- Cinema and Ireland (10 ECTS)
This module will examine and analyse the industrial developments, international influences and local productions relating to Irish cinema from The Quiet Man to the Celtic Tiger period and its aftermath. We will consider funding opportunities, specifically in relation to the Irish Film Board, and the consequences of the growth of digital filmmaking during this time. We will discuss changes in gender representation and the representation of race. We will further cover the evolving relationship between the city and the country, and cinema and history. Classes also will cover the legacy of the Troubles and the auteur cinemas of Neil Jordan, Jim Sheridan and Lenny Abrahamson.
- Current Trends in World Cinemas (10 ECTS)
This module explores the development of world cinema with particular reference to films from the last twenty years. Including examples from the Middle East, Asia, Australia and South America, the module will explore the historical development of filmmaking with reference to specific national and cultural identity. With reference to the idea that cinema is a powerfully ideological medium, the module will examine how film is used to express marginalized political positions, specifically through the work of female Middle Eastern directors.
- Current trends in European Cinemas (10 ECTS)
This module will examine the development of European cinema in the context of the radical upheavals that have recently transformed the continent. European national cinemas have a long and successful tradition. However, the idea of 'national' cinema is challenged by the transnational production models that facilitate contemporary filmmaking in Europe. At the same time, with the breakup of the Soviet Union, new European national identities are being formed and expressed through cinema. These dichotomies, their outcomes, and the history of European cinema will be considered through films from the past twenty years.
- Digital Storyworlds (10 ECTS)
In the era of digital media, media themselves are being transformed as platforms, content, and producers multiply. One of the recent developments of digital media are digital storyworlds: universes, in which transmedia narratives unfold across a network of different platforms and frames. Transmedia narratives can be fiction, non-fiction or a combination of the two. In this module, we will approach digital storyworlds from both theoretical and practical perspectives. We will theorize the impact of digital technologies on storytelling, discuss and analyze transmedia narratives, network aesthetics, narrative complexity, post-cinematic aesthetics, the politics of low-resolution imagery, and the aesthetic potentials of amateur and “prosumer” digital production. We will also consider how contemporary cultures of amateur production such as vines, podcasts, or desktop documentaries fit into a longer history of experimentation with the possibilities and limits of new mediums, from the avant-gardes up to the present. In the course of the module, students will also create their own digital storyworlds such as vines, podcasts or desktop documentaries.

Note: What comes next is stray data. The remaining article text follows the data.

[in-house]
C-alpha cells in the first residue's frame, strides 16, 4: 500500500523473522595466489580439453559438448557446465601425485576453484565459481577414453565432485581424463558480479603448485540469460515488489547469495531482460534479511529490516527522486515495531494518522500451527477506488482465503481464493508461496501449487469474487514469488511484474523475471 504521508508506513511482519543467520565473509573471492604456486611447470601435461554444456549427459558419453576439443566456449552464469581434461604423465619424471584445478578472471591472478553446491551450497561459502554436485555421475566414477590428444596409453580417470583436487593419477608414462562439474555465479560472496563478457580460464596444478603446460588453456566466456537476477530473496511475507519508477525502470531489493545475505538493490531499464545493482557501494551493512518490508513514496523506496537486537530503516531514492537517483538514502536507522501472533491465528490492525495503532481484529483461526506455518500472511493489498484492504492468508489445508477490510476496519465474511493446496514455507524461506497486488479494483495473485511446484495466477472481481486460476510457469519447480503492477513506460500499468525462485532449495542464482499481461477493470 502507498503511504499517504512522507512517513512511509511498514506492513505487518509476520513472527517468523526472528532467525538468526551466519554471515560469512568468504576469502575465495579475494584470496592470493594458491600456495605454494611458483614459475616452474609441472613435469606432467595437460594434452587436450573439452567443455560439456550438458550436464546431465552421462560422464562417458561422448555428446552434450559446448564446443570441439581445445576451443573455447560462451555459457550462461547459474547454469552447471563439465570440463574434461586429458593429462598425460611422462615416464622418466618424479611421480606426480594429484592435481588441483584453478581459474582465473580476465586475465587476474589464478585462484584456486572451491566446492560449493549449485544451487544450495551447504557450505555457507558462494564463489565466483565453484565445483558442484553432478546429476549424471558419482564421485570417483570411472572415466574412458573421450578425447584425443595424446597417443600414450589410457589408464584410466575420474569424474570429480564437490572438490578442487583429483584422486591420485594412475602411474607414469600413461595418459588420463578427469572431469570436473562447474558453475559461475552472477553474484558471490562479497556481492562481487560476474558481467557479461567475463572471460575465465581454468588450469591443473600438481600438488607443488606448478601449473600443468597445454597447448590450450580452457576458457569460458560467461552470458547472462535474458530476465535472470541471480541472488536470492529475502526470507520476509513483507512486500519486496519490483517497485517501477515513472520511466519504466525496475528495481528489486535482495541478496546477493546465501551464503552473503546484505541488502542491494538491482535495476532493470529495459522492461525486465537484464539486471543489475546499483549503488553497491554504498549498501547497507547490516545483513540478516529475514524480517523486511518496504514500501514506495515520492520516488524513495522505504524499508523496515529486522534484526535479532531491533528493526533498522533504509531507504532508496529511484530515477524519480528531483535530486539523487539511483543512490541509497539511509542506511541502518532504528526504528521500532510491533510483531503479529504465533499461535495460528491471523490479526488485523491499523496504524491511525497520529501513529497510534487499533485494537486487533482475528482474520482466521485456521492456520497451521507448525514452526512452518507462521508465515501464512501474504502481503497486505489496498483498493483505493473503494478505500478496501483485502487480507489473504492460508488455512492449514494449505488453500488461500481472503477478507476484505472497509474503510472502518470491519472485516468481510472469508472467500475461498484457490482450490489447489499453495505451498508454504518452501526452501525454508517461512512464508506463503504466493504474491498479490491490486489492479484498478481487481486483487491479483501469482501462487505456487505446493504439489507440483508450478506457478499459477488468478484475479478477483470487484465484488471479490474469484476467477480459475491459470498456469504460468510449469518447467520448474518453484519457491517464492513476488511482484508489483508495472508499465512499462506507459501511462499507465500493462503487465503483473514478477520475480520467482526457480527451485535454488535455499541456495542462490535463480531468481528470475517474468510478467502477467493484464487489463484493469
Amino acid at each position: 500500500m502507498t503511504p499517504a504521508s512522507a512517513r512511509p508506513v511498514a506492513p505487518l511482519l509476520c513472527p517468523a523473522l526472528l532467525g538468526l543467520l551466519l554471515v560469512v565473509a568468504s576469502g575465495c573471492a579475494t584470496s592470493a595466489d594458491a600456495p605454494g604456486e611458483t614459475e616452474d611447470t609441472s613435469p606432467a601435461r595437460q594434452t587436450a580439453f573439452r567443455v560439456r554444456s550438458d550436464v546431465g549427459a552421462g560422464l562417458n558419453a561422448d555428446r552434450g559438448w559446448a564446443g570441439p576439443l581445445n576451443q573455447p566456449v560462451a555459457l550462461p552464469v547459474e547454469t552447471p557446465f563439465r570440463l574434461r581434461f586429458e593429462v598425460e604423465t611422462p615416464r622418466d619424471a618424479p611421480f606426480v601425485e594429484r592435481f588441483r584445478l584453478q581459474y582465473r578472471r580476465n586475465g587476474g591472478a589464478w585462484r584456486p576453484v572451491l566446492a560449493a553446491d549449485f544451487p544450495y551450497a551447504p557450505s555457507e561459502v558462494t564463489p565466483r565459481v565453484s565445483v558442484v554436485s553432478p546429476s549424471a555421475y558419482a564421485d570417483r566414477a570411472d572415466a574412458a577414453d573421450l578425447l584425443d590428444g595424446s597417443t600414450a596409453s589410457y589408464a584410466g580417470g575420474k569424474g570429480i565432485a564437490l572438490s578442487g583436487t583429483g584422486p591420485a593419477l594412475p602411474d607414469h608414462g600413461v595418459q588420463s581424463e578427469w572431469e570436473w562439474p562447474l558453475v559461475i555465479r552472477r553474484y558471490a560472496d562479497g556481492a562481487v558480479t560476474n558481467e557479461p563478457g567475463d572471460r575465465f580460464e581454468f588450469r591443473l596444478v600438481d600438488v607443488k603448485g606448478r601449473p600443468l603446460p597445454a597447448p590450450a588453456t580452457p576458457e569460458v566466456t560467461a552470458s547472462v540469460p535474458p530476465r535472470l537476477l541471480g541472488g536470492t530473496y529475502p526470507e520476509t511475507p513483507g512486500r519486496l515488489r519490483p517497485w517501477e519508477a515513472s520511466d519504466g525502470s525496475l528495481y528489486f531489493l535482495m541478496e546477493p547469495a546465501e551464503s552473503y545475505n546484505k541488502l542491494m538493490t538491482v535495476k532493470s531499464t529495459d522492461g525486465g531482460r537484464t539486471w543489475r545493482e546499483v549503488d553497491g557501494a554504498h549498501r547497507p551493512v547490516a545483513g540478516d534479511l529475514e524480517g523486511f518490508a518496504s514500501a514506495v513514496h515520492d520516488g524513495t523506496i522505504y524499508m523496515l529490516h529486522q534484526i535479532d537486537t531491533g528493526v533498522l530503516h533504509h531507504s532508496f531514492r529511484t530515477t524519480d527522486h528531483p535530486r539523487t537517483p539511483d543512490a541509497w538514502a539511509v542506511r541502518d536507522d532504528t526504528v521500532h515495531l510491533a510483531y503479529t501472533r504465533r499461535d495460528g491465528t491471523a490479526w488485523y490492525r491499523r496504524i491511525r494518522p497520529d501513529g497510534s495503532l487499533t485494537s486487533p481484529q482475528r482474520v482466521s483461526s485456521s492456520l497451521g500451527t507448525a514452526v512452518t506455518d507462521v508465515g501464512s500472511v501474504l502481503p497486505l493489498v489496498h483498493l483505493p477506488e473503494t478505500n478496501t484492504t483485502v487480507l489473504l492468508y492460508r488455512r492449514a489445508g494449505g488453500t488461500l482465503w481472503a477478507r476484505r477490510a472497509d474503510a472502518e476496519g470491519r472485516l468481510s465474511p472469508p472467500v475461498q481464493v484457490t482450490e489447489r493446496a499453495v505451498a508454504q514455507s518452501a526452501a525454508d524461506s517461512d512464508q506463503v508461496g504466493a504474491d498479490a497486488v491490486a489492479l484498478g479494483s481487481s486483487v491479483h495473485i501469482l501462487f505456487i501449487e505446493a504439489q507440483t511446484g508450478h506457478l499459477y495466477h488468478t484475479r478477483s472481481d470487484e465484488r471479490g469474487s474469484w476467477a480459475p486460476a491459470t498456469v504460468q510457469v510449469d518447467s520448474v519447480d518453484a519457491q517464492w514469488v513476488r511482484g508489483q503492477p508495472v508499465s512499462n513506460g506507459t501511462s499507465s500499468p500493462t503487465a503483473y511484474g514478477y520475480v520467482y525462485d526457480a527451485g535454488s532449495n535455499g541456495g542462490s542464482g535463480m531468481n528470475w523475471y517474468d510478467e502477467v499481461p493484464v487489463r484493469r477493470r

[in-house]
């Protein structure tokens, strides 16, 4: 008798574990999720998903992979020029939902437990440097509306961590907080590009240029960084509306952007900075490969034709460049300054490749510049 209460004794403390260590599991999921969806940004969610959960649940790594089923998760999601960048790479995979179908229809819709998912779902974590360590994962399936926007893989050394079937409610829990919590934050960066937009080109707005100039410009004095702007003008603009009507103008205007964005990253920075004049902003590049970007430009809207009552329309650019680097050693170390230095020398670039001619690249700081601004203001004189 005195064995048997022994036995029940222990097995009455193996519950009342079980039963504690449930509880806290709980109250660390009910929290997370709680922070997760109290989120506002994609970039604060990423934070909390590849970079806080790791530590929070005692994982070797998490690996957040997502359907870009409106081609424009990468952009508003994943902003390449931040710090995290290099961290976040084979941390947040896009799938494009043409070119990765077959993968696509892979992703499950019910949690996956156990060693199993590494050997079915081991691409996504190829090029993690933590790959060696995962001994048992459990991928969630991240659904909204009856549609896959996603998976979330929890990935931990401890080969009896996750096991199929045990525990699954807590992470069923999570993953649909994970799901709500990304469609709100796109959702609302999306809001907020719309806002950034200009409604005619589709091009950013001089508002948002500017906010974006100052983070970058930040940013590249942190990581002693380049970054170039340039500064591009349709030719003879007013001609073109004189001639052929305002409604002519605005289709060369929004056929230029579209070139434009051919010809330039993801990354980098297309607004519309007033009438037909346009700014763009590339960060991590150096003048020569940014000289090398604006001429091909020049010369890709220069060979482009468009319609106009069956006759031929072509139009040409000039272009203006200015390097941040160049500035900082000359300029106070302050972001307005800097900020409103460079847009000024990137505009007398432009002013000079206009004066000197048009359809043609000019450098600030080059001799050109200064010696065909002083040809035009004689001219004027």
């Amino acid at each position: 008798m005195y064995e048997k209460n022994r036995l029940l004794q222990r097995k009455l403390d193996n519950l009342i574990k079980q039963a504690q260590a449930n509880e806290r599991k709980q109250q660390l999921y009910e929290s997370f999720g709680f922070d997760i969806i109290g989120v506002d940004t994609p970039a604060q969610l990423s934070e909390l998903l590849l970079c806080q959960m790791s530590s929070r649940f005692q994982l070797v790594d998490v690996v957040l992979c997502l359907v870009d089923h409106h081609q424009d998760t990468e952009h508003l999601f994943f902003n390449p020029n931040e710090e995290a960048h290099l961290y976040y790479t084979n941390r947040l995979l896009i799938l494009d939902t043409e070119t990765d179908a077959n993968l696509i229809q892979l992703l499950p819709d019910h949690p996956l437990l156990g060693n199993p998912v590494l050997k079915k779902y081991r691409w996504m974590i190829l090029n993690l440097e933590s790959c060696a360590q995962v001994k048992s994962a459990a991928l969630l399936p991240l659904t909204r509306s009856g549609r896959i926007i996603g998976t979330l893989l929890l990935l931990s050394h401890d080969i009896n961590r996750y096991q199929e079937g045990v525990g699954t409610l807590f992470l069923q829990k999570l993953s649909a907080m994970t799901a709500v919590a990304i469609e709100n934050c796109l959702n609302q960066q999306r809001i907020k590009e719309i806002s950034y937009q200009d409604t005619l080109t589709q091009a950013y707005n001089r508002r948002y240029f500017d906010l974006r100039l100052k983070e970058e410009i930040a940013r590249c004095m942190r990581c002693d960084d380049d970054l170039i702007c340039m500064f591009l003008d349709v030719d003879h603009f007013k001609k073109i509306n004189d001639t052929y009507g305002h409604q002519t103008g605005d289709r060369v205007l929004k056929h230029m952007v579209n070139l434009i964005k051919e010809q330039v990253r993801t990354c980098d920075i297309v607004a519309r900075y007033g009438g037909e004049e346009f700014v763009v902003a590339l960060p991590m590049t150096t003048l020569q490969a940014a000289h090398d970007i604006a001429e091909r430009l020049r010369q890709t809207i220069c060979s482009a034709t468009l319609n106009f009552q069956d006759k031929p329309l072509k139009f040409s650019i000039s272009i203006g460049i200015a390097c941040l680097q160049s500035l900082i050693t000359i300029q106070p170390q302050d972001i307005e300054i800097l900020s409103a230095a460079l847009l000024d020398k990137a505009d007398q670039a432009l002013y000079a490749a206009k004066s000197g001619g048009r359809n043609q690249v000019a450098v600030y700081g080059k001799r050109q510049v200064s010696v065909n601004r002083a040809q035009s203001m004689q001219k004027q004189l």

This module will introduce students to the craft of editing, giving students an understanding of the essential technical and creative skills involved: how a scene is assembled and seamlessly put together, cutting dialogue, creating tension and drama using editing, using pacing, editing to rhythm, cutting to music and beats. It will also provide students with a thorough knowledge of the editing software, Final Cut Pro X, covering all aspects of the software, from capture and system-settings, editing tools and shortcuts, to effects, transitions and colour correction. The overall aim is to give students the knowledge, tools and confidence to complete their own work to a professional standard.
- Creative Documentary Practice
The aim of this module is expose students to the possibilities of creative documentary film making with a strong emphasis on learning thorough practical application. The module will take a critical look at current practices in the genre with an emphasis both on the techniques of documentary filmmaking and the practicalities of how films are made.